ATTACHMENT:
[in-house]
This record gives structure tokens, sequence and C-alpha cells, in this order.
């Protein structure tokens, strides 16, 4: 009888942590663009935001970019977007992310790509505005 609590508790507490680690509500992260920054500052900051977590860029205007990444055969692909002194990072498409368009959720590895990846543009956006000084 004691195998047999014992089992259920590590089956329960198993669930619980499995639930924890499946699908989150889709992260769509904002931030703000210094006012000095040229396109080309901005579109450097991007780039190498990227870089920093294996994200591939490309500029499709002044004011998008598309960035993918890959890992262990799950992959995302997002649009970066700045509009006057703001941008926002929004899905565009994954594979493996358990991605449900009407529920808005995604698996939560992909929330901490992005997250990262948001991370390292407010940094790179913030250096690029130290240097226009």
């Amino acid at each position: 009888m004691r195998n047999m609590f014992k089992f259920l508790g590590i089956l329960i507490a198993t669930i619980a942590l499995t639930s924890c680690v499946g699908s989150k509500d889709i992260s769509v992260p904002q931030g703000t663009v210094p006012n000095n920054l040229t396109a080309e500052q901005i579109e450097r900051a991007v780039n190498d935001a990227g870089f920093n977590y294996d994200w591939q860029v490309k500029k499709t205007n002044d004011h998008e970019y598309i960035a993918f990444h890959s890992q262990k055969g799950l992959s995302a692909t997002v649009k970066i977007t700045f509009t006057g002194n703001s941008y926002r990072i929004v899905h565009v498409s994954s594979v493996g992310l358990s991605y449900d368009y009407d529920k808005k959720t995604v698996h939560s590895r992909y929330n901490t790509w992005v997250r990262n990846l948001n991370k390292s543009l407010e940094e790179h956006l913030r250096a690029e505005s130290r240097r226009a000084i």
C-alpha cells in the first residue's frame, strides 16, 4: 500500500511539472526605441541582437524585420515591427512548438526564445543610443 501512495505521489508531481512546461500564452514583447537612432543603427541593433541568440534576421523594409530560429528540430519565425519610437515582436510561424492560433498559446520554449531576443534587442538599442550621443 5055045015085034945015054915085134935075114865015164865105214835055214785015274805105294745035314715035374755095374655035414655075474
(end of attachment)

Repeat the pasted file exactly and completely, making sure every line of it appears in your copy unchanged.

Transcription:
[in-house]
This record gives structure tokens, sequence and C-alpha cells, in this order.
């Protein structure tokens, strides 16, 4: 009888942590663009935001970019977007992310790509505005 609590508790507490680690509500992260920054500052900051977590860029205007990444055969692909002194990072498409368009959720590895990846543009956006000084 004691195998047999014992089992259920590590089956329960198993669930619980499995639930924890499946699908989150889709992260769509904002931030703000210094006012000095040229396109080309901005579109450097991007780039190498990227870089920093294996994200591939490309500029499709002044004011998008598309960035993918890959890992262990799950992959995302997002649009970066700045509009006057703001941008926002929004899905565009994954594979493996358990991605449900009407529920808005995604698996939560992909929330901490992005997250990262948001991370390292407010940094790179913030250096690029130290240097226009």
């Amino acid at each position: 009888m004691r195998n047999m609590f014992k089992f259920l508790g590590i089956l329960i507490a198993t669930i619980a942590l499995t639930s924890c680690v499946g699908s989150k509500d889709i992260s769509v992260p904002q931030g703000t663009v210094p006012n000095n920054l040229t396109a080309e500052q901005i579109e450097r900051a991007v780039n190498d935001a990227g870089f920093n977590y294996d994200w591939q860029v490309k500029k499709t205007n002044d004011h998008e970019y598309i960035a993918f990444h890959s890992q262990k055969g799950l992959s995302a692909t997002v649009k970066i977007t700045f509009t006057g002194n703001s941008y926002r990072i929004v899905h565009v498409s994954s594979v493996g992310l358990s991605y449900d368009y009407d529920k808005k959720t995604v698996h939560s590895r992909y929330n901490t790509w992005v997250r990262n990846l948001n991370k390292s543009l407010e940094e790179h956006l913030r250096a690029e505005s130290r240097r226009a000084i």
C-alpha cells in the first residue's frame, strides 16, 4: 500500500511539472526605441541582437524585420515591427512548438526564445543610443 501512495505521489508531481512546461500564452514583447537612432543603427541593433541568440534576421523594409530560429528540430519565425519610437515582436510561424492560433498559446520554449531576443534587442538599442550621443 5055045015085034945015054915085134935075114865015164865105214835055214785015274805105294745035314715035374755095374655035414655075474